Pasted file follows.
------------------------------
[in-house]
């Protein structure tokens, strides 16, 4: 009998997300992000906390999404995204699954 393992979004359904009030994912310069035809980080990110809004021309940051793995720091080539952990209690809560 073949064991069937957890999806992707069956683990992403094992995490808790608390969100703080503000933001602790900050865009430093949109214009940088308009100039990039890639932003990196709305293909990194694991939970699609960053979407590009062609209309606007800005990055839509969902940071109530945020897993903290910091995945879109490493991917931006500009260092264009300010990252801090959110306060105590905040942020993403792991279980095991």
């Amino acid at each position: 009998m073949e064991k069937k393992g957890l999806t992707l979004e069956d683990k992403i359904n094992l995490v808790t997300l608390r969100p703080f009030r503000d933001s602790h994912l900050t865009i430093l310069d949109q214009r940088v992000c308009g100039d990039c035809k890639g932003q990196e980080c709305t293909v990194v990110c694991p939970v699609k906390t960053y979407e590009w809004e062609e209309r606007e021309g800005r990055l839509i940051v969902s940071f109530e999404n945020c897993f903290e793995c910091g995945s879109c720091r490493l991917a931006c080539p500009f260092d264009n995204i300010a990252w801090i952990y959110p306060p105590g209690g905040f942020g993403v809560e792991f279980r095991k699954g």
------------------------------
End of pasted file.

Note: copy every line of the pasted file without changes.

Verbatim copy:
[in-house]
């Protein structure tokens, strides 16, 4: 009998997300992000906390999404995204699954 393992979004359904009030994912310069035809980080990110809004021309940051793995720091080539952990209690809560 073949064991069937957890999806992707069956683990992403094992995490808790608390969100703080503000933001602790900050865009430093949109214009940088308009100039990039890639932003990196709305293909990194694991939970699609960053979407590009062609209309606007800005990055839509969902940071109530945020897993903290910091995945879109490493991917931006500009260092264009300010990252801090959110306060105590905040942020993403792991279980095991």
């Amino acid at each position: 009998m073949e064991k069937k393992g957890l999806t992707l979004e069956d683990k992403i359904n094992l995490v808790t997300l608390r969100p703080f009030r503000d933001s602790h994912l900050t865009i430093l310069d949109q214009r940088v992000c308009g100039d990039c035809k890639g932003q990196e980080c709305t293909v990194v990110c694991p939970v699609k906390t960053y979407e590009w809004e062609e209309r606007e021309g800005r990055l839509i940051v969902s940071f109530e999404n945020c897993f903290e793995c910091g995945s879109c720091r490493l991917a931006c080539p500009f260092d264009n995204i300010a990252w801090i952990y959110p306060p105590g209690g905040f942020g993403v809560e792991f279980r095991k699954g």